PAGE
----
It’s a story that would give any photographer sleepless nights. A classic photo-session for one of the biggest bands on the planet, The Rolling Stones, for the cover of one of their most critically acclaimed albums, 1971‘s Sticky Fingers. Disaster then strikes, as British photographer Peter Webb’s negatives go missing soon after the shoot. Then, out of nowhere, they are discovered again after a gap of almost 40 years.
In early 1972 Peter entrusted his photographer brother-in-law with the safe keeping of an unmarked folder of negatives, which was, as Peter recalls now, “…an essential detail which I had conveniently forgotten, in the excitement of being hired by Ridley Scott to direct commercials, and the dark room became a cutting room overnight. He called me to say he had found an unmarked bag of negatives amongst his own which “…could be the Rolling Stones.”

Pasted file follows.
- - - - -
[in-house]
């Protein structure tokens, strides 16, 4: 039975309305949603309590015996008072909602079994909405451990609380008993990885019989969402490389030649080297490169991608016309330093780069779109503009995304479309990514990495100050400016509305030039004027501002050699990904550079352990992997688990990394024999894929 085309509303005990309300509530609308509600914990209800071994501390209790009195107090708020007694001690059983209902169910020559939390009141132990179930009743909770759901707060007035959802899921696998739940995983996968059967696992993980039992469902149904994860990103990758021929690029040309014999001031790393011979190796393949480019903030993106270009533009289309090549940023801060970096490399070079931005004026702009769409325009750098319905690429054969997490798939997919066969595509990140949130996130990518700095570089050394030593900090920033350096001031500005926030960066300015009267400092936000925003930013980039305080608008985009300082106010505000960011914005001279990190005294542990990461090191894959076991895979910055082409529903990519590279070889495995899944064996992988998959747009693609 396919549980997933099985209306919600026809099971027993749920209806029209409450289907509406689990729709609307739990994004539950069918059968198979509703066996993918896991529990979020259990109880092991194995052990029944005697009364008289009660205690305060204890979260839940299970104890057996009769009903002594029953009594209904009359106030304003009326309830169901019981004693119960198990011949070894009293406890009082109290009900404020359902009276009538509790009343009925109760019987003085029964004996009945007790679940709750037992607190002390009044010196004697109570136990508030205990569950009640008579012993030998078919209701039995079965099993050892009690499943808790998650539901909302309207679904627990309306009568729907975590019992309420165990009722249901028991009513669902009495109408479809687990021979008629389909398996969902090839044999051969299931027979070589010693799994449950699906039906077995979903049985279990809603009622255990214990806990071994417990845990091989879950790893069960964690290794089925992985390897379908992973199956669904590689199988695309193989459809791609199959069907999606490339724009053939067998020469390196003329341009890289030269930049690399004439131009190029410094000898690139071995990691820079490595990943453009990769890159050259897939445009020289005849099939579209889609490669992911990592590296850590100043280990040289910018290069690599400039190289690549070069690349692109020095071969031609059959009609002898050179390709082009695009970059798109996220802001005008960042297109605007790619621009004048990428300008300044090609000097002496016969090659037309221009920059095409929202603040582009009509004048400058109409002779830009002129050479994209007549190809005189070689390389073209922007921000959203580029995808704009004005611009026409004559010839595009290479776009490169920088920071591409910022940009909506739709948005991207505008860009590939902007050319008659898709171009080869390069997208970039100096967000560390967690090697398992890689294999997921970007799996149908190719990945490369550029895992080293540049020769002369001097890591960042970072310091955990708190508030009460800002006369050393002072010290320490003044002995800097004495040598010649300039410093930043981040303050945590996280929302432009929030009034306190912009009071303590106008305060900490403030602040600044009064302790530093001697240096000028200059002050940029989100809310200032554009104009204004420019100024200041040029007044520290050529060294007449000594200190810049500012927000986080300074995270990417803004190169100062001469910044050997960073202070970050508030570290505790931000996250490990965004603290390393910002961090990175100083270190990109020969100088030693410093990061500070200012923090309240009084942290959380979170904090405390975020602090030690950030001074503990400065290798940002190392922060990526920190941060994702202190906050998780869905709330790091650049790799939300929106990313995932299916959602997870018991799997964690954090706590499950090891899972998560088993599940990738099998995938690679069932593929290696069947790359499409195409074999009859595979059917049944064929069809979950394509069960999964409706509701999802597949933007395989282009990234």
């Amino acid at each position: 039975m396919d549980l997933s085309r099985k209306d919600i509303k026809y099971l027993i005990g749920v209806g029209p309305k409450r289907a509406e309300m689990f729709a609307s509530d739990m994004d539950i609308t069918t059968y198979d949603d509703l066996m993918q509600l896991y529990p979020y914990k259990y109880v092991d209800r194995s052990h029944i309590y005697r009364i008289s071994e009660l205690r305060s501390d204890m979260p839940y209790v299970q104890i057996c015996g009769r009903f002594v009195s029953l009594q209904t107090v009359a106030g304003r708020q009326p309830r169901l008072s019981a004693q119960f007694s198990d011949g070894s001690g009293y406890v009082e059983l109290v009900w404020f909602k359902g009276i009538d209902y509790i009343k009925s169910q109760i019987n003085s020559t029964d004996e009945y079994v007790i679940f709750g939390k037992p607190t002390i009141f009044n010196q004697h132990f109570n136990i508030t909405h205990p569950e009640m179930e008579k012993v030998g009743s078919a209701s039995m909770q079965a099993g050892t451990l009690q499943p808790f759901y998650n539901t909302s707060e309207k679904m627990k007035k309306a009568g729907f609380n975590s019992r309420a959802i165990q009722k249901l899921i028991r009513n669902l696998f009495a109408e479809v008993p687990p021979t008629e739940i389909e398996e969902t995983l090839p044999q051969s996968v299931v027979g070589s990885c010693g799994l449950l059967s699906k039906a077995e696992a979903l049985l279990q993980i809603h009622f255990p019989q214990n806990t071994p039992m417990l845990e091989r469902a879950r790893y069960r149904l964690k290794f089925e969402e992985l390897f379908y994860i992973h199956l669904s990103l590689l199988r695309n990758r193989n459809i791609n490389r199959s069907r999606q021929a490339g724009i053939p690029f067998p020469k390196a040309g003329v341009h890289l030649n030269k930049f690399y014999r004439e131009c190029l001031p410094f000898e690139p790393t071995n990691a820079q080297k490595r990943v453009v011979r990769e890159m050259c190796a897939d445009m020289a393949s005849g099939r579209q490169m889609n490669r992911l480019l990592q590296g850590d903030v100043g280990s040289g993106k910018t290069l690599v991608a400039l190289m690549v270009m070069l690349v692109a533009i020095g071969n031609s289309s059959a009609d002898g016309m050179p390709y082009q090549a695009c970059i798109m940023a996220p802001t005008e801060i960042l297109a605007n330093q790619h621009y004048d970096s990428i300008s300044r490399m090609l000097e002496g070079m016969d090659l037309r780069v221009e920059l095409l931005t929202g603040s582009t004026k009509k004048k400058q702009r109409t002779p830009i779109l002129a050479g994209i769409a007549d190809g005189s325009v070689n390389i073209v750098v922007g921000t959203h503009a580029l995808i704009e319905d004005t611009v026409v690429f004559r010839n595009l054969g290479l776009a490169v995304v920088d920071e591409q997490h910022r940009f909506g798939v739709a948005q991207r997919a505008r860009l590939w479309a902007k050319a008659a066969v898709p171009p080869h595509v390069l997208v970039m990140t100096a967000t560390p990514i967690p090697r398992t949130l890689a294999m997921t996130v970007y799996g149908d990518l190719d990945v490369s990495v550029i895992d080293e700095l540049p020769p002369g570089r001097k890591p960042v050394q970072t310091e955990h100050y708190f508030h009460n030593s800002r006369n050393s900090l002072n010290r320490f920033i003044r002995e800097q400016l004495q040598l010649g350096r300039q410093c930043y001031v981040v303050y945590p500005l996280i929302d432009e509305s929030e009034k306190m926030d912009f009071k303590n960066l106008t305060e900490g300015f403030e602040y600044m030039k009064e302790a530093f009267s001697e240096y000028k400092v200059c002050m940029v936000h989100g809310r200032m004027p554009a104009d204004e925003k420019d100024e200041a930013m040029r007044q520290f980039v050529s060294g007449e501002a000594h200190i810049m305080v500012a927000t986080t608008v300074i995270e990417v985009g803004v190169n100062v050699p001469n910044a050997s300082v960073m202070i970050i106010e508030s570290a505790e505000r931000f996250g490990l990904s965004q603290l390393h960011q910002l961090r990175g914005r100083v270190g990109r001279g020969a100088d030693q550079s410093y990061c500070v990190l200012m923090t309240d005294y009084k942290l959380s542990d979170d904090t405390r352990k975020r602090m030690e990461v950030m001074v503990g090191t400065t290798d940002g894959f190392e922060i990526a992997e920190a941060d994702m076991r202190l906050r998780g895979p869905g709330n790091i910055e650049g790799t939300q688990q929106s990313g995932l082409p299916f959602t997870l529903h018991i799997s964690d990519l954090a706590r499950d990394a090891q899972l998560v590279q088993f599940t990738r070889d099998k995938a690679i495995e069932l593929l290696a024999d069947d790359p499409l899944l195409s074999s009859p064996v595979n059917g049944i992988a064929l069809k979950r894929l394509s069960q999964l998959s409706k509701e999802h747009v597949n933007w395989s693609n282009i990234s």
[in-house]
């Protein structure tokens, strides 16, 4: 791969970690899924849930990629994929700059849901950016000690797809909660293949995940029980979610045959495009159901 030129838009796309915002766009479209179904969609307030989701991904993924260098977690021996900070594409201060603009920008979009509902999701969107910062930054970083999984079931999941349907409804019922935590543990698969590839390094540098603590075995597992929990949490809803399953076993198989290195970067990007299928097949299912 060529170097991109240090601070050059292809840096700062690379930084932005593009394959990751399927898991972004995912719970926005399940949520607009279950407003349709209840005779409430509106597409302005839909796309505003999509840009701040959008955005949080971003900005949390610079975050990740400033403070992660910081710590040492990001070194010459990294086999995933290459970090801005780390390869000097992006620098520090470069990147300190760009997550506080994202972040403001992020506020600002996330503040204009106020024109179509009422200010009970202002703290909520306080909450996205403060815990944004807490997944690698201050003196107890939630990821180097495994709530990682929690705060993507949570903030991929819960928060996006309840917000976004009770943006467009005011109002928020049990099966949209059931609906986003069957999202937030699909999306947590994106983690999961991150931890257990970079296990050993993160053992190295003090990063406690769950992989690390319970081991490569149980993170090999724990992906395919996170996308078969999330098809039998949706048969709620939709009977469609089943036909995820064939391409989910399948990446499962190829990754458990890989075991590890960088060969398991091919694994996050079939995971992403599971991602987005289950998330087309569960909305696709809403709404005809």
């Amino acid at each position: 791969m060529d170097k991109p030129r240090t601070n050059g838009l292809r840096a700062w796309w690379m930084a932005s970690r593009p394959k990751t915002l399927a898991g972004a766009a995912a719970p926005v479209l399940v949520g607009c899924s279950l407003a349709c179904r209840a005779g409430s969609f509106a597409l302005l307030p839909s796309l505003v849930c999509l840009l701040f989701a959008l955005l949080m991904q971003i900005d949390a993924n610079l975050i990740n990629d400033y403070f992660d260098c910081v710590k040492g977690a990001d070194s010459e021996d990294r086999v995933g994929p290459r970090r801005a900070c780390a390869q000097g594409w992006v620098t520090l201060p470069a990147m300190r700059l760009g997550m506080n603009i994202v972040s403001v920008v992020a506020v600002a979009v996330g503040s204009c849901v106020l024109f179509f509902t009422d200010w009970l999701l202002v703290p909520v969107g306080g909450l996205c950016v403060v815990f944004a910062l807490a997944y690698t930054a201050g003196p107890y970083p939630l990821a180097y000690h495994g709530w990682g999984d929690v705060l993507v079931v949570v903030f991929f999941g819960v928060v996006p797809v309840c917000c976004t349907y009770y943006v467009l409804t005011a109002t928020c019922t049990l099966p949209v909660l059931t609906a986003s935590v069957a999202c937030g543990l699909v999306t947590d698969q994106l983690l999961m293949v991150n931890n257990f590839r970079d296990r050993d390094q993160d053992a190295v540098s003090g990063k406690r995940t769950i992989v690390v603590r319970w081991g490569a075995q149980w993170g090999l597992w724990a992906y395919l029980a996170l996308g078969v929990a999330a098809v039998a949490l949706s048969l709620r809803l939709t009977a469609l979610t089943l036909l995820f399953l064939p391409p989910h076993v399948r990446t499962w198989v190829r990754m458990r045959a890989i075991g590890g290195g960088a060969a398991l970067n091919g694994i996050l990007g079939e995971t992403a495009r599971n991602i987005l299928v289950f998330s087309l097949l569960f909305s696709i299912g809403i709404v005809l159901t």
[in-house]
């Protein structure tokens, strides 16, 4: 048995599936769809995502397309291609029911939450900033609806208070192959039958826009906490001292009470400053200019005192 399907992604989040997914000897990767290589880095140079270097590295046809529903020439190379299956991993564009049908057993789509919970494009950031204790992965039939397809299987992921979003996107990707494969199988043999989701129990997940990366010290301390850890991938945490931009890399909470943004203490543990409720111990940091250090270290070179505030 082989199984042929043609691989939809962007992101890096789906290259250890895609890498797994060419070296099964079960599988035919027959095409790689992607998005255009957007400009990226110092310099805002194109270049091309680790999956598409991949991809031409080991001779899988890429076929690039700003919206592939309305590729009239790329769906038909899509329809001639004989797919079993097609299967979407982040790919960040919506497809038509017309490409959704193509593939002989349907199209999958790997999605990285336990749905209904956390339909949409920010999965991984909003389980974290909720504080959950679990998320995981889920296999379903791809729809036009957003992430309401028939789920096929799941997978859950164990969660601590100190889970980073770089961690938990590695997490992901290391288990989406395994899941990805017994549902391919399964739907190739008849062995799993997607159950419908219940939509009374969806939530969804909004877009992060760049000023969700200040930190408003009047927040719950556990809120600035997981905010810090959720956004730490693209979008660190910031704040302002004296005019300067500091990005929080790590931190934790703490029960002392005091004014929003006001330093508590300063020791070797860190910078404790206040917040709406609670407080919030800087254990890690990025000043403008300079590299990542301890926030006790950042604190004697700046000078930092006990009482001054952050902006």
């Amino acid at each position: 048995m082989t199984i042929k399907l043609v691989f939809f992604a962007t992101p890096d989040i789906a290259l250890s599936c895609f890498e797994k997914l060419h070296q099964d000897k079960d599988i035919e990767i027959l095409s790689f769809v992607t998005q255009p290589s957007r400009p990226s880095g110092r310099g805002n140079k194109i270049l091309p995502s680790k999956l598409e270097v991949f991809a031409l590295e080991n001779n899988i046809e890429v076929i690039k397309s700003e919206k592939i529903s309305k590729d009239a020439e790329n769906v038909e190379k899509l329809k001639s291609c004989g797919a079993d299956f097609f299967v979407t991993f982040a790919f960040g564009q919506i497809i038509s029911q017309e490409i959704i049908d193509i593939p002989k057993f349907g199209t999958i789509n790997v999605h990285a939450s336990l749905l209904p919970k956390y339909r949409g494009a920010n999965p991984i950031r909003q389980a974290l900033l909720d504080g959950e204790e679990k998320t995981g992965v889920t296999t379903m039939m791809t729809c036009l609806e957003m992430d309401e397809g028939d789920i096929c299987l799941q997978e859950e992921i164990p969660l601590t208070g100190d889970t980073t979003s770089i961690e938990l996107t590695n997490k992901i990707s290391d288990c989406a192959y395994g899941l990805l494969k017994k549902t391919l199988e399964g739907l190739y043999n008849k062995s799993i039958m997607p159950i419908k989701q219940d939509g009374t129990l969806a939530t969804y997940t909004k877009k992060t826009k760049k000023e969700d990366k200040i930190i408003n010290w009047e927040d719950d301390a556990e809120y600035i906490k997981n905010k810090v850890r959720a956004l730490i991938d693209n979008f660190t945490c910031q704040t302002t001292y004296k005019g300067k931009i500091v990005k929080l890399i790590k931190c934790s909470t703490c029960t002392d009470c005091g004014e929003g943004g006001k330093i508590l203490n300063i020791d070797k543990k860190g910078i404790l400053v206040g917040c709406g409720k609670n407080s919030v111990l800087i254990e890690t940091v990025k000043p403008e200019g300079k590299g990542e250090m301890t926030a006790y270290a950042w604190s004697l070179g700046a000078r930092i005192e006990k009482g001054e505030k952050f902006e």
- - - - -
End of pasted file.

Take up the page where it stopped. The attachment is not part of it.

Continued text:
Contained in their pristine negative sleeves, were the strip containing the actual album sleeve image, all the best group shots from the session, and also an unexpected further delight: some individual plate camera portraits of Jagger and Richards which had never been seen before.
We offer Peter’s photographs in signed limited editions in a choice of physical sizes, some going up to six feet wide – click on the buttons as you scroll down to view prices and sizes for specific images. If you have the space, I can tell you that the fine detail means that these photographs look spectacular in large sizes. We also offer collectors a beautiful large-format limited edition signed book—which preserves all the remaining surviving photographs from Peter’s historic session with the Stones. Scroll down for all the details.